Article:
Judicial Supremacy and Federalism: A Closer Look at Danforth and Moore, By Edward J. Loya Jr.

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Following the close of the Supreme Court?s most recent term,

Seattle University law professor Andrew Siegel wrote:

To a degree that current political and judicial rhetoric masks, all of the current Justices share a conception of the judicial role that gives Courts the right and the obligation to independently assess the meaning of ambiguous constitutional rights guarantees and then follow their own best judgment, letting the chips fall where they may. The Justices have differed in their vision of the society that the Constitution?s rights provisions are designed to protect, not on their vision of the judicial role.1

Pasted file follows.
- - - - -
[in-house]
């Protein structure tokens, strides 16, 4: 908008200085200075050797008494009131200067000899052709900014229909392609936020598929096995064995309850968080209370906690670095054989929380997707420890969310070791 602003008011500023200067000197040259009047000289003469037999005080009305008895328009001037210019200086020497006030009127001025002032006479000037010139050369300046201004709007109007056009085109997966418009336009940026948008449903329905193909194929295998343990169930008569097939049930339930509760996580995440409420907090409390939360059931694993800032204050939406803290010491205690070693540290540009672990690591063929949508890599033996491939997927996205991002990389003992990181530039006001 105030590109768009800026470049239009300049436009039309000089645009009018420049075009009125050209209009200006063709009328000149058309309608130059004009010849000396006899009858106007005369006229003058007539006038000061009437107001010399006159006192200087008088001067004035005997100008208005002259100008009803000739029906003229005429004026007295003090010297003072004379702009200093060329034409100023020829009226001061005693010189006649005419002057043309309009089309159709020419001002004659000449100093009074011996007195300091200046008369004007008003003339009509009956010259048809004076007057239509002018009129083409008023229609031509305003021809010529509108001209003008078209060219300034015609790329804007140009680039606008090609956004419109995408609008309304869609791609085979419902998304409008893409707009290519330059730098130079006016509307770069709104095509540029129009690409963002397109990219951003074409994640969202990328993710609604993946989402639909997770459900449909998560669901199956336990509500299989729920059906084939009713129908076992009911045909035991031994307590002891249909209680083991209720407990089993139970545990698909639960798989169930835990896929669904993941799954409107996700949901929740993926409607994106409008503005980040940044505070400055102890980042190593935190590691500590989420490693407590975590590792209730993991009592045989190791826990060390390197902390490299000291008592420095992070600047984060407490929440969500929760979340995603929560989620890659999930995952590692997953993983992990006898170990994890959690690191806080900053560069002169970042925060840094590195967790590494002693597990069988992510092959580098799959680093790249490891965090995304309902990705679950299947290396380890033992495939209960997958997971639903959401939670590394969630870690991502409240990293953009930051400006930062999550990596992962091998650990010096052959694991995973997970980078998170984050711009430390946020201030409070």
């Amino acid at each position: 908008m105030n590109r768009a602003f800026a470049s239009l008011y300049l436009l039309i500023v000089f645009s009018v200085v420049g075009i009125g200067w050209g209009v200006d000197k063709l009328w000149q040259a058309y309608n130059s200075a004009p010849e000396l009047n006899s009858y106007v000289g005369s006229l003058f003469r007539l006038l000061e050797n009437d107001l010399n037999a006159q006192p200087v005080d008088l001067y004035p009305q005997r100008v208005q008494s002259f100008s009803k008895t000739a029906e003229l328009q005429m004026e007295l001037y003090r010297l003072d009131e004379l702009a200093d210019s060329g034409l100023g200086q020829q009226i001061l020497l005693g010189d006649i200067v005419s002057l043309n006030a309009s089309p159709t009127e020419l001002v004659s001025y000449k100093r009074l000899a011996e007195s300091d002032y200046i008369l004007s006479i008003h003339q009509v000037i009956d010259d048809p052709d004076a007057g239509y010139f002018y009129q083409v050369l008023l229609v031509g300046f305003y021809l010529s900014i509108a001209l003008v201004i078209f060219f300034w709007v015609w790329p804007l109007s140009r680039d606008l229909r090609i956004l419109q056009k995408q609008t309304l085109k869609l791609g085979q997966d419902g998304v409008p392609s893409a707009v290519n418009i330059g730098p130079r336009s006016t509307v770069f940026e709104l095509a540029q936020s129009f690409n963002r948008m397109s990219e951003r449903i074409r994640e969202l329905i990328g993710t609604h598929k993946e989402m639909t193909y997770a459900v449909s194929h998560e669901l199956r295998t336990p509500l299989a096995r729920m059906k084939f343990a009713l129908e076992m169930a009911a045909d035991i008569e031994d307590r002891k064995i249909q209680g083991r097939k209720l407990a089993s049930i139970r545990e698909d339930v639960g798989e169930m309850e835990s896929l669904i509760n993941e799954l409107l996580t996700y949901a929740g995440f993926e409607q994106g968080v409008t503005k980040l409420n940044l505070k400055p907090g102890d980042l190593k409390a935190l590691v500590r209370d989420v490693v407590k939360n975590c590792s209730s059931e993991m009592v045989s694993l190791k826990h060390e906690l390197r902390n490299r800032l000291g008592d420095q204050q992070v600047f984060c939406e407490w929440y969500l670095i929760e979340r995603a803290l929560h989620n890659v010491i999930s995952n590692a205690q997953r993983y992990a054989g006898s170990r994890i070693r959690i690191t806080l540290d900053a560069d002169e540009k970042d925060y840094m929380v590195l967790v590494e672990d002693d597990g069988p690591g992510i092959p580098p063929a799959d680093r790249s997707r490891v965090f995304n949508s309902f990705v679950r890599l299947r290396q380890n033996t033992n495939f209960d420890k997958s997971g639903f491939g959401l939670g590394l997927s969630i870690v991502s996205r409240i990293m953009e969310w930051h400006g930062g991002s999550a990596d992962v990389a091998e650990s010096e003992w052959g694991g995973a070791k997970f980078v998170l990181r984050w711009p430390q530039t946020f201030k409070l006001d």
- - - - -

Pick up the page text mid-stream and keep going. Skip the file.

Siegel went on to suggest that this shared vision of the Court?s role will eventually show that ??the gap between the reality of constitutional law (in which two groups of judges committed to a broad judicial role battle over the substance of the rights to be jealously protected) and the rhetoric of constitutional politics (in which liberal

?activists? battle conservatives committed to ?judicial restraint?) has grown untenable.??2 These observations may sound like high-minded academic talk to be appreciated only by tenured professors, but they accurately describe a fundamental (and very real) shift in the Court?s understanding of its constitutional role.

Please see full article for more information. This article is a part of the Cato Supreme Court Review 2007-2008.

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